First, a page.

Conserving the world’s endangered river dolphins takes cutting edge science and community rescues

Posted on October, 24 2019

River dolphins in the Amazon and Orinoco are under ever increasing pressure from the impact of hydropower dams and mercury contamination from small-scale gold mining, according to results from the first ever river dolphin satellite tagging programme released today to mark World River Dolphin Day.
Scientists from the South American River Dolphins Initiative (SARDI) have been monitoring the satellite transmitters on 29 pink and Bolivian river dolphins since 2017 to develop a better understanding of the behaviour, habitats and key threats to these endangered animals.

The results highlight the impact of hydropower dams, which block migration routes and change river flows, and mercury pollution, with 100% of analyzed skin and blood samples containing high levels of the dangerous, heavy metal.

“Every additional fact about the lives of our river dolphins that the satellite tagging uncovers helps us to develop more effective strategies to conserve these species,” said Marcelo Oliveira, WWF-Brazil river dolphin expert and the coordinator of SARDI. “The vast fires in the Amazon also have an impact on the rivers systems, so continuing to monitor the river dolphins now is even more important since it helps us to protect them and gauge the overall health of the forests and rivers."

The world’s other surviving river dolphin species are also threatened by dams and pollution. Hanging on in Asia’s greatest rivers – the Ganges, Indus, Irrawaddy, Mekong and Yangtze – these critically endangered species are also at risk from shipping and bycatch. All three freshwater populations of the Irrawaddy dolphin now number less than 100.

But there is some hope. Numbers of the Indus river dolphin have increased to 1812, largely thanks to the efforts of communities, WWF and the authorities. In particular, these blind dolphins often end up stranded in irrigation channels. But working together, local communities and WWF have rescued 10 individuals this year alone and 151 since the project began in 1992.

In the Mekong, years of dedicated work have seen the river dolphin population rise from 80 to 92 last year. While a count along one section of the Ganges and in the Beas found calves in both rivers, meaning reproduction is continuing successfully.

“Incredible partnerships with communities, conservationists and governments have helped slow down – and in some cases reverse – the decline in river dolphin numbers in Asia, but most populations are still so small that one catastrophe could tip them over the edge towards extinction,” said Daphne Willems, the lead of WWF’s global river dolphin initiative. “We are working with range states on a global strategy that will help to safeguard these iconic species, which are the indicators of the health of these great rivers.”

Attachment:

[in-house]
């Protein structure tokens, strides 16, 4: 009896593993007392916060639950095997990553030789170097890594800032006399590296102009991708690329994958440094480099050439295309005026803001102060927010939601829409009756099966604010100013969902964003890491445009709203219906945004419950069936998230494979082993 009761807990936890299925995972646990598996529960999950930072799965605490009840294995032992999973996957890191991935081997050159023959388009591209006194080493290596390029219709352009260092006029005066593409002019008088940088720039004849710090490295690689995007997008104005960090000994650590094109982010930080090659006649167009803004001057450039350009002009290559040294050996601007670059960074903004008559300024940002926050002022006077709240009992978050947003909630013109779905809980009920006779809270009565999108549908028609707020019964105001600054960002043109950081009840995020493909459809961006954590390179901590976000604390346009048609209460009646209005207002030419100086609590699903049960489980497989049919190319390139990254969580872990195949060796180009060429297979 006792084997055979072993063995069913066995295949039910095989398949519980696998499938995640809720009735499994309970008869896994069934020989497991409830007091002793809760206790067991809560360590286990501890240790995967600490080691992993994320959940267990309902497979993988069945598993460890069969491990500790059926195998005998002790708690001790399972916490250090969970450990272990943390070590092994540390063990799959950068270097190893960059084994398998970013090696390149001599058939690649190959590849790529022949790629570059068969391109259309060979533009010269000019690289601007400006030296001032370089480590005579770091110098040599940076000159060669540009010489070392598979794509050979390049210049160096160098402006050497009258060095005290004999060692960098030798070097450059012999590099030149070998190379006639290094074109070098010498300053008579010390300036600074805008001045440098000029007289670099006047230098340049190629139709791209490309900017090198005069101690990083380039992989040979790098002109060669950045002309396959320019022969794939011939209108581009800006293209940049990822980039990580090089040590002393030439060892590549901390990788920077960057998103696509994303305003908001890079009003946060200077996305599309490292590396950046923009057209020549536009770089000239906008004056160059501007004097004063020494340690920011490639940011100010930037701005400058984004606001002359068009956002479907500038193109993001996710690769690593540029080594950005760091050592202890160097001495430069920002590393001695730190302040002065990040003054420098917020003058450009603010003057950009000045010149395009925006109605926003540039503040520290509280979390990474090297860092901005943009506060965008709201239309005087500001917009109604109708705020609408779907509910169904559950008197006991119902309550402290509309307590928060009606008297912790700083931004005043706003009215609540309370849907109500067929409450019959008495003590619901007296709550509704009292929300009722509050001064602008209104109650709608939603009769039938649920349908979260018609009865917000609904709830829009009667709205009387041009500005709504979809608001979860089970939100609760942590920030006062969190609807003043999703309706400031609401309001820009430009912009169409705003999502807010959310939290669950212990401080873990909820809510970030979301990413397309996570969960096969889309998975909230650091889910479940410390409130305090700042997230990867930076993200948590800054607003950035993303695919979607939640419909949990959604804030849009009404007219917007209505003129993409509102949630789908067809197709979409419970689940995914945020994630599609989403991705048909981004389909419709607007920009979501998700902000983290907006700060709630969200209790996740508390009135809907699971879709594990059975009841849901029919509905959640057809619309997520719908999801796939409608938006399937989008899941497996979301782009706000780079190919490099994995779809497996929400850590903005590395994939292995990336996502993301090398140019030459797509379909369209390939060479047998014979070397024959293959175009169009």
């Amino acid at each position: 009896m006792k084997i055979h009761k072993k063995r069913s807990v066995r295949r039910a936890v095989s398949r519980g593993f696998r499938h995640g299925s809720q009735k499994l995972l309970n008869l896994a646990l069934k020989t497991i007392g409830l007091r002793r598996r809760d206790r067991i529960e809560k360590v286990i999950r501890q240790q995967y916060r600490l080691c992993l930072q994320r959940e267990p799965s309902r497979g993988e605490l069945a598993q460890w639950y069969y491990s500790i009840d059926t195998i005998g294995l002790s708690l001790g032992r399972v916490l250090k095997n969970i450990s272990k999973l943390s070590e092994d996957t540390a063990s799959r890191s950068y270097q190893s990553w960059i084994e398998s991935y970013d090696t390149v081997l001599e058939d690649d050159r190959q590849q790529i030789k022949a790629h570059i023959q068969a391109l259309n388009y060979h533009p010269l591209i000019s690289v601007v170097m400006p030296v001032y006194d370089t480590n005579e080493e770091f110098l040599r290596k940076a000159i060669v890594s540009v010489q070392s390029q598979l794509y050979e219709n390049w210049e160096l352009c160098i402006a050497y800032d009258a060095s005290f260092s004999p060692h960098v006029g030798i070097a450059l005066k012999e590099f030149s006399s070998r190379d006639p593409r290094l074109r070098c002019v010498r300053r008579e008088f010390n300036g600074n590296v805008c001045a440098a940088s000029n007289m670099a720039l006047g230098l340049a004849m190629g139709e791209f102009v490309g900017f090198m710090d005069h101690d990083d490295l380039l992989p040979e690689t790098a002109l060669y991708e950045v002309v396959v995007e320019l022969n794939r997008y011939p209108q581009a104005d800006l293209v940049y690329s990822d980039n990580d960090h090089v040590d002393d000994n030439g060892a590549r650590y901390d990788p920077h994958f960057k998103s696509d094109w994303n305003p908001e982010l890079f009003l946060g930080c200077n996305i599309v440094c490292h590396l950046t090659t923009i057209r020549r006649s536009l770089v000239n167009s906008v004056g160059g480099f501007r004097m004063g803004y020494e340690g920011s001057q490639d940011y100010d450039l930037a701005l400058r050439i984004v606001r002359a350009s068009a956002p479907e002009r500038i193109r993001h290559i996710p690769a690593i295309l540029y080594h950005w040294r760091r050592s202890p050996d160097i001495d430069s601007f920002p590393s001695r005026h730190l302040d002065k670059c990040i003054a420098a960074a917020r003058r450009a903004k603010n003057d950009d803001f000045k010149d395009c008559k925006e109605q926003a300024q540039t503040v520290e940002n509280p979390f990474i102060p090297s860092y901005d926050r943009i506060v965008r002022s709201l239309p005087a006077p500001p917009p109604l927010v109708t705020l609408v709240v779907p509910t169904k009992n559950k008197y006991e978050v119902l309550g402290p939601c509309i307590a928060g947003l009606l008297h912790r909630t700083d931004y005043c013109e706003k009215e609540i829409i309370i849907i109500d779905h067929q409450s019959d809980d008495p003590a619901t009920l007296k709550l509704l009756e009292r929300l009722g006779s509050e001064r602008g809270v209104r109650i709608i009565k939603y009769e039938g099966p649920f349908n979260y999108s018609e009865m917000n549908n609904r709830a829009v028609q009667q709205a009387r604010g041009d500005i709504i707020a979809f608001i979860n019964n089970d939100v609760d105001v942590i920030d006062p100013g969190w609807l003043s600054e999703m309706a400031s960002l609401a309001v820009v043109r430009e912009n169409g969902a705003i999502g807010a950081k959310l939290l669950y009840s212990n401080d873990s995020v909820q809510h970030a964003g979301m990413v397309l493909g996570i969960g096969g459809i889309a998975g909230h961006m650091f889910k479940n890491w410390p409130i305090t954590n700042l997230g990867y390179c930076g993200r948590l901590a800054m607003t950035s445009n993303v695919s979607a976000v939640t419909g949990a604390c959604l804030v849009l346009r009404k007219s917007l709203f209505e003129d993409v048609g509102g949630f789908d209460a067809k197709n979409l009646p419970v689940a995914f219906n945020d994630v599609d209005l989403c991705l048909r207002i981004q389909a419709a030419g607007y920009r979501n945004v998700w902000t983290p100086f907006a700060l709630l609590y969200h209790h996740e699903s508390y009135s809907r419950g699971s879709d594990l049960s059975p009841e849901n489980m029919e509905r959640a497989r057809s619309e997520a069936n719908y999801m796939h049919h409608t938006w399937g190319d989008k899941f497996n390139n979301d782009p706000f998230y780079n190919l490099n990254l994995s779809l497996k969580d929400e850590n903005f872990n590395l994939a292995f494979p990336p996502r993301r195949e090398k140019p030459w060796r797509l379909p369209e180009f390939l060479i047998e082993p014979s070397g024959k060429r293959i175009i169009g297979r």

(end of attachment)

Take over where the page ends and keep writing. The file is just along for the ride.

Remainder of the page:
Working with partners, WWF is building momentum for an Inter-Governmental Declaration by range states in 2021 to protect all river dolphins worldwide. Cooperation between countries will be critical to the survival of river dolphins. As the satellite tagging confirmed river dolphins in the Amazon routinely cross national borders, using transboundary wetlands for food, shelter and reproduction, so they need healthy rivers connected regionally.

"For this reason, we need to maintain protected areas and even increase the protection of more aquatic ecosystems in the Amazon region," said Fernando Trujillo, scientific director of the Omacha Foundation.

Additionally, the monitoring also showed that dolphins use different aquatic environments to live: areas of confluence of rivers, lagoons, river and tributary channels, and even shallow areas near the beaches, where they mate. In addition, these areas change throughout the year in response to the water level and flood pulse, both of which are impacted by hydropower dams.

Meanwhile, drones appear to be better at counting river dolphins than humans. According to a paper published in Oryx just ahead of World River Dolphin Day, the use of drones could provide a more feasible, economical and accurate estimate of Amazon river dolphin populations. Critically, the method could potentially be replicated in other important areas for the conservation of these species around the world.
Tagging river dolphins in the Amazon
© Adriano Gambarini / WWF-Brazil
An Amazon river dolphin
© White/WWF
Rescuing an Indus river dolphin
© WWF / WWF-Pakistan/Uzma Khan
Mekong Irrawaddy Dolphin
© Cambodia WWF / Gerry Ryan / WWF-Greater Mekong